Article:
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Ataga KI, et al. "Crizanlizumab for the Prevention of Pain Crises in Sickle Cell Disease". The New England Journal of Medicine. 2017. 376(5):429-439.

Clinical Question

In patients with sickle cell disease, how does the P-selectin inhibitor crizanlizumab (SelG1) impact the rate of sickle cell-related pain crises compared to placebo?

Bottom Line

In patients with sickle cell disease, the P-selectin inhibitor crizanlizumab reduces the rate of sickle cell-related pain crises without a measurable improvement in quality of life.

Major Points

Crizanlizumab is a monoclonal antibody targeting P-selectin, an adhesion molecule thought to be important in the pathogenesis of sickle cell disease-related vasoocclusive events. In the randomized phase 2 SUSTAIN trial, 192 patients with sickle cell disease complicated by ≥2 painful crises in the prior year (63% with 2-4 crises) and on a stable medication regimen (62% receiving hydroxyurea) were randomized in a 1:1:1 fashion to high-dose crizanlizumab, low-dose crizanlizumab, or placebo. Treatment was given on week zero, week two, and then every four weeks thereafter for a total of one year. The primary endpoint was the annual rate of pain crises, defined as a vasoocclusive episode resulting in treatment with a parenteral analgesic; types of crises included acute chest syndrome, hepatic sequestration, splenic sequestration, and priapism although these latter types of crises were rare. In the intention-to-treat analysis, patients in the high-dose crizanlizumab group had a median crisis rate per year of 1.63 compared to 2.98 in the placebo group, representing a 45% relative reduction. There was no significant difference in the rate of crises between the low-dose crizanlizumab group and the placebo group. The proportion of patients without any sickle cell pain crises during the year-long study period was higher in the high-dose crizanlizumab group compared to placebo (36% vs. 17%). In subgroup analyses considering genotype, baseline hydroxyurea use, and baseline frequency of crises, patients in the crizanlizumab group consistently appeared to benefit more than those in the placebo group.[1][2] High-dose crizanlizumab was generally well tolerated, with a higher proportion of patients experiencing arthralgias (18%), pyrexia (11%), and diarrhea (11%) compared to those in the placebo group. Additionally, the package insert for crizanlizumab suggests monitoring for infusion-related reactions and indicates that platelet clumping may occur. Quality of life (QOL) data were collected during the study period; figures were not reported in the manuscript or supplement, but the authors reported that between-group differences tended to be small.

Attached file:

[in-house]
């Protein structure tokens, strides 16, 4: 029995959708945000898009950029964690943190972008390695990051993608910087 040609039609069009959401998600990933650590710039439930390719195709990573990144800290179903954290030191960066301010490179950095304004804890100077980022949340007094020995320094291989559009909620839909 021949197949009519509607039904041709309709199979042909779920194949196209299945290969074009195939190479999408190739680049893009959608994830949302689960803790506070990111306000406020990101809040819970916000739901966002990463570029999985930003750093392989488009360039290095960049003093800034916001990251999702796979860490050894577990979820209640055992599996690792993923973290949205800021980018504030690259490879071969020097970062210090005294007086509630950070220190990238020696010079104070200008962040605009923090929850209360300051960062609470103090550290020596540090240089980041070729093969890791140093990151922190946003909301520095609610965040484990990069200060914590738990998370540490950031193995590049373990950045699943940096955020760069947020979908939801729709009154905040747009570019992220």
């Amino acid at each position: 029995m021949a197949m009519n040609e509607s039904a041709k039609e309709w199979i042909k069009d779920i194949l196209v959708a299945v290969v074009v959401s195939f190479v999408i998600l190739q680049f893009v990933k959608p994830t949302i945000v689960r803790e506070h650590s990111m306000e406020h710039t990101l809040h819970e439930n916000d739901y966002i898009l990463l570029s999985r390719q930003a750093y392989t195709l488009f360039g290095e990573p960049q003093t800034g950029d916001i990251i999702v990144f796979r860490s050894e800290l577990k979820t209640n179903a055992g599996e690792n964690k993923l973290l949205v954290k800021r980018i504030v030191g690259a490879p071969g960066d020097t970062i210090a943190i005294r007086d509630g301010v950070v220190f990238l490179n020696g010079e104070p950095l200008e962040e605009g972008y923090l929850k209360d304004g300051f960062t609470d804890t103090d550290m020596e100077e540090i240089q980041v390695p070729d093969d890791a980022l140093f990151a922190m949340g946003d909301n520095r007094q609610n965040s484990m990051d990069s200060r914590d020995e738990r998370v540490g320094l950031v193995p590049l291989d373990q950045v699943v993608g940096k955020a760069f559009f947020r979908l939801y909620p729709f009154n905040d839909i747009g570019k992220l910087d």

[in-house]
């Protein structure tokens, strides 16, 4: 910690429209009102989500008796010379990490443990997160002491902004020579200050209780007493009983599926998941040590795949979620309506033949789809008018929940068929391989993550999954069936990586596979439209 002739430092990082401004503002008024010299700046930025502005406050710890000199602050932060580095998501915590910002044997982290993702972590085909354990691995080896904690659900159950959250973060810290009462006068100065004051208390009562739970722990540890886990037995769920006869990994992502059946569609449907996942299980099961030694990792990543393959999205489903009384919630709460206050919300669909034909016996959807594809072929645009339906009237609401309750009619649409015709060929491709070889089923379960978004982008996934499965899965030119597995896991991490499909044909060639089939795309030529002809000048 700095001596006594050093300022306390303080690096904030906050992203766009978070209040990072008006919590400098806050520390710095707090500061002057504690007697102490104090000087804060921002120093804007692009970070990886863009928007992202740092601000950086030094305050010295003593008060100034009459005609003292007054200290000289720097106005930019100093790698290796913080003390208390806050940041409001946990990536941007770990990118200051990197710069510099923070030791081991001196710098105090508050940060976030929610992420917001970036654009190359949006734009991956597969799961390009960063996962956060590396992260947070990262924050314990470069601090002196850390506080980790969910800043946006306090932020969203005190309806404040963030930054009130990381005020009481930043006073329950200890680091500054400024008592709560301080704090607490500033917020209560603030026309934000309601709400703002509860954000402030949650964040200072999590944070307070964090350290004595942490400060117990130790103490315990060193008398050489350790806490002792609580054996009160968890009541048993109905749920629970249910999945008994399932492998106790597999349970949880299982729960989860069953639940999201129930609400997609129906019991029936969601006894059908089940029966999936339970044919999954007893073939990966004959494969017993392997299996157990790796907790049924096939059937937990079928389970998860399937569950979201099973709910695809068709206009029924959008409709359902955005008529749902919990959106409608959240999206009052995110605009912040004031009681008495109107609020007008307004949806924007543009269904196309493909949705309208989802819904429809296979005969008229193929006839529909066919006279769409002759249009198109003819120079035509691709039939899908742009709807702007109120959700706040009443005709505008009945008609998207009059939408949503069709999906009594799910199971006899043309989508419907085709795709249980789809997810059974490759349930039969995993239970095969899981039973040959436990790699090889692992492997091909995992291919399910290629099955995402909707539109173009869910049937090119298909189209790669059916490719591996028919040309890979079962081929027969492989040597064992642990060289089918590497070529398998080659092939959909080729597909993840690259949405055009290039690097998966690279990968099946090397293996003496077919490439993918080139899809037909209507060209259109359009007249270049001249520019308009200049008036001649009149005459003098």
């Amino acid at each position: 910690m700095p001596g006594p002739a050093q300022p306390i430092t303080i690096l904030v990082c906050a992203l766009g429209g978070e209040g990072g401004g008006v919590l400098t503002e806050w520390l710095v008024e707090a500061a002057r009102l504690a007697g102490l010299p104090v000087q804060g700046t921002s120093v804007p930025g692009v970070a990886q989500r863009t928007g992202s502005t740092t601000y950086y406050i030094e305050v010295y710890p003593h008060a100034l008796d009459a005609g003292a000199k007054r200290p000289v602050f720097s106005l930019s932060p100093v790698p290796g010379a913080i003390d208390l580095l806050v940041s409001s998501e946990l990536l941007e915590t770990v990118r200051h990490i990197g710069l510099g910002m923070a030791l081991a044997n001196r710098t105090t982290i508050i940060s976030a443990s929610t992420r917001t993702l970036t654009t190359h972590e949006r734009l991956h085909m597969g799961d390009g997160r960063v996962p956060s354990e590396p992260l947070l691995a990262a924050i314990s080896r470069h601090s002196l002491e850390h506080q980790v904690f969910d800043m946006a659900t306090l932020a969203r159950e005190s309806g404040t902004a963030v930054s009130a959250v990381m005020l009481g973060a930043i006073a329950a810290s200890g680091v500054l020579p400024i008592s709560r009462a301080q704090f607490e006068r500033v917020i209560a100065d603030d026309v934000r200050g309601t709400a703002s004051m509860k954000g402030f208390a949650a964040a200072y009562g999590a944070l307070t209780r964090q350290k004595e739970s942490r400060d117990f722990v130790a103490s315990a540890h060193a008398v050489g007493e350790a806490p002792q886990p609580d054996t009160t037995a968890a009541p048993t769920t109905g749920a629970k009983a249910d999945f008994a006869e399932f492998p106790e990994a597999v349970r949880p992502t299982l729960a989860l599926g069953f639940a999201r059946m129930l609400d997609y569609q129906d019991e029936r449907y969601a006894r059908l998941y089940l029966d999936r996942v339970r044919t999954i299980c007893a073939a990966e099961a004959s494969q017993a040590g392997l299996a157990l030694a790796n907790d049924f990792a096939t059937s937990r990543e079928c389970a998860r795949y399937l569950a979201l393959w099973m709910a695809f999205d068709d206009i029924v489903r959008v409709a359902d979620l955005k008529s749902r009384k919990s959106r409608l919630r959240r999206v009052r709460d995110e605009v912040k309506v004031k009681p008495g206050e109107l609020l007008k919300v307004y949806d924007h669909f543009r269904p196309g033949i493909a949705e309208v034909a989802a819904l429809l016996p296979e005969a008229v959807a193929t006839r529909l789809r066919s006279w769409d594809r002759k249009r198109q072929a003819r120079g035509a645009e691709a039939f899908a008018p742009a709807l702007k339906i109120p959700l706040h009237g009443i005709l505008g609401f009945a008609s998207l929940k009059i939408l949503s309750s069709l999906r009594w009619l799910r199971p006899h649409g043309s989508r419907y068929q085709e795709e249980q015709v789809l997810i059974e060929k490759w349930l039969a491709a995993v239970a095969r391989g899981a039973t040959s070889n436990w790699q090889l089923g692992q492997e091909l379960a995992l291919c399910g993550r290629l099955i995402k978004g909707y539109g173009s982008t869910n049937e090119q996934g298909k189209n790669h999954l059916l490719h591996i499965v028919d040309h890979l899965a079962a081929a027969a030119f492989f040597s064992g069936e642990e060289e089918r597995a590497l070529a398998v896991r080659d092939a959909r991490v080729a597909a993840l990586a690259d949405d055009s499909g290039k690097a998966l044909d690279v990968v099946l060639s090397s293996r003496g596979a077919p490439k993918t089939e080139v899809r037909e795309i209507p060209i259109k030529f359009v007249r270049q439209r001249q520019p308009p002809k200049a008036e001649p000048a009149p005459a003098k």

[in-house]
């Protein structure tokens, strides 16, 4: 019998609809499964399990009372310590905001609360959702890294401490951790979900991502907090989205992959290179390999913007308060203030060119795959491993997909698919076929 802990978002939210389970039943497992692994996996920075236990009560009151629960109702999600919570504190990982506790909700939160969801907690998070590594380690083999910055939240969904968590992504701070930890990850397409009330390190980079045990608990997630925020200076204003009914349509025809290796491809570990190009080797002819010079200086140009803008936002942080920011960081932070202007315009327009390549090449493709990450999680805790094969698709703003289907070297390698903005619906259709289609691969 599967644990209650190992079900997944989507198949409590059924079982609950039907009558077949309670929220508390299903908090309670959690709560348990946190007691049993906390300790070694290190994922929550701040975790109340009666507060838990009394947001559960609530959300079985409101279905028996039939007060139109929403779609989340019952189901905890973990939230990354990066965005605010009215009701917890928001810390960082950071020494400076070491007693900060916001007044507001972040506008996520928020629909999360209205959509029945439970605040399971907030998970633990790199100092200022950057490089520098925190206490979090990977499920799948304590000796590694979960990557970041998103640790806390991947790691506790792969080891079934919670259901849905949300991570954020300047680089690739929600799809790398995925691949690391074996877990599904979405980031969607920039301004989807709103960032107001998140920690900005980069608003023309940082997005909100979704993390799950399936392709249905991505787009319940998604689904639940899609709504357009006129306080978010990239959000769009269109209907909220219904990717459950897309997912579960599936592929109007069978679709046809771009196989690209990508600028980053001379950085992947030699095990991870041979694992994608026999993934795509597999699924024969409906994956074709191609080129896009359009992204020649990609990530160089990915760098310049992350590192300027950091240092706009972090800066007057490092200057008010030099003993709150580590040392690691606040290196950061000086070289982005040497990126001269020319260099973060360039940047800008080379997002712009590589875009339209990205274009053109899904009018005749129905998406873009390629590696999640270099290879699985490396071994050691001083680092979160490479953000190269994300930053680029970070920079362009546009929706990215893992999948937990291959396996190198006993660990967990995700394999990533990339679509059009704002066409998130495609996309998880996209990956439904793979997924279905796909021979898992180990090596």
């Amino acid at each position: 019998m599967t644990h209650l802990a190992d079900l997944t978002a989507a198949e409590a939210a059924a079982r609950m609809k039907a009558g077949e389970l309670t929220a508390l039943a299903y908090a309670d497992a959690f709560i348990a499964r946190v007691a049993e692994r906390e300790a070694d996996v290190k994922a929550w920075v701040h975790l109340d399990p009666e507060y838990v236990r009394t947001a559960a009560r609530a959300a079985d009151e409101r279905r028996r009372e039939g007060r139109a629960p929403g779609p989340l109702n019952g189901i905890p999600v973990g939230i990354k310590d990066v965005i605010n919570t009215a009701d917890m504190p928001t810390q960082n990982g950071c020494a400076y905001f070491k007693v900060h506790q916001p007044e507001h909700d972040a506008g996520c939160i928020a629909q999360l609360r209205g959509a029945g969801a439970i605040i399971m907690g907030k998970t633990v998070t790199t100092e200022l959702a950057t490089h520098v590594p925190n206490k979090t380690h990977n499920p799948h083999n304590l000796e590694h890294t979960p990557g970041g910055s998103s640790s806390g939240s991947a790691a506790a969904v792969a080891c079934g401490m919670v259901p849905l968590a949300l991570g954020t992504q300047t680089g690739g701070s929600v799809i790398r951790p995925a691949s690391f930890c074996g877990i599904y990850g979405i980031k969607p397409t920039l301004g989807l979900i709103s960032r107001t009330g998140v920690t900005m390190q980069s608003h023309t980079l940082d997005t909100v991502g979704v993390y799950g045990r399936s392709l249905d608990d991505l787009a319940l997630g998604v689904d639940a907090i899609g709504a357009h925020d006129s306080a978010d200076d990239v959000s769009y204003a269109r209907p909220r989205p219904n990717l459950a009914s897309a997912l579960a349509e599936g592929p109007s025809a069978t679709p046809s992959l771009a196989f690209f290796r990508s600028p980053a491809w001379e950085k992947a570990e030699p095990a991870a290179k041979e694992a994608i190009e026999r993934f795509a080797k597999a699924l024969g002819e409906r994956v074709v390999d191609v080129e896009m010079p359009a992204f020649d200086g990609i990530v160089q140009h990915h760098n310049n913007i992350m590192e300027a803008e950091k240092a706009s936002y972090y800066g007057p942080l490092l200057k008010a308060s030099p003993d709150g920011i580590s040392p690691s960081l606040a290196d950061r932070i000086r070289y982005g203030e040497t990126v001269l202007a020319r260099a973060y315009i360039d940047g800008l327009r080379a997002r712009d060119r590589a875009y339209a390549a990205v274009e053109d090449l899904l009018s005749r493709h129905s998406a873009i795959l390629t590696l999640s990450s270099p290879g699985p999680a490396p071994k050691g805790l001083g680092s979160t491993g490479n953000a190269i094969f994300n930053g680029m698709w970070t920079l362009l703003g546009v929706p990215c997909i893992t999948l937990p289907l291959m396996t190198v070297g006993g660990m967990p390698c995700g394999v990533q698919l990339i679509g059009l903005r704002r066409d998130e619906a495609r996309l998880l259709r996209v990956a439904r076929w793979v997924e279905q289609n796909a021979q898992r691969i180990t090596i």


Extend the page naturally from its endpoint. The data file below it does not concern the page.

On the basis of the SUSTAIN trial, crizanlizumab at the 5 mg/kg dose was FDA approved in November 2019 with an indication to reduce the frequency of vasoocclusive crises in patients 16 years and older. The agent was approved under priority review, breakthrough therapy, and orphan drug designations. Significant concerns have been raised regarding crizanlizumab, particularly related to its high cost (approximately $100,000 per year[3]) and lack of demonstrable improvement in hard endpoints such as survival or QOL. In a 2020 report by the Institute for Clinical and Economic Review, crizanlizumab was found to be cost-effective for a population of patients with 10 pain crises per year at a threshold of $150,000 per quality adjusted life-year gained (QALY).[3]


As of December 2020, no guidelines have been published that reflect the results of this trial.


  • Randomized, double-blind, placebo controlled phase 2 trial
  • N=198 patients with sickle cell disease
    • Crizanlizumab 5.0 mg/kg (n=67)
    • Crizanlizumab 2.5 mg/kg (n=66)
    • Placebo (n=65)
  • Setting: Outpatients in the US, Brazil, and Jamaica
  • Enrollment: 2013-2015
  • Follow-up: 1 year
  • Analysis: Intention-to-treat
  • Primary outcome: Sickle cell-related crises


Inclusion Criteria

  • Age 16-65 years
  • Sickle cell disease, defined as one of:
    • HbSS
    • HbSC
    • HbS/β0-thalassemia
    • HbS/β+-thalassemia
    • Other genotype
  • 2-10 sickle cell-related pain crises in the prior 12 months
  • For patients receiving hydroxyurea and/or erythropoiesis-stimulating agents:
    • Must have been receiving for ≥6 months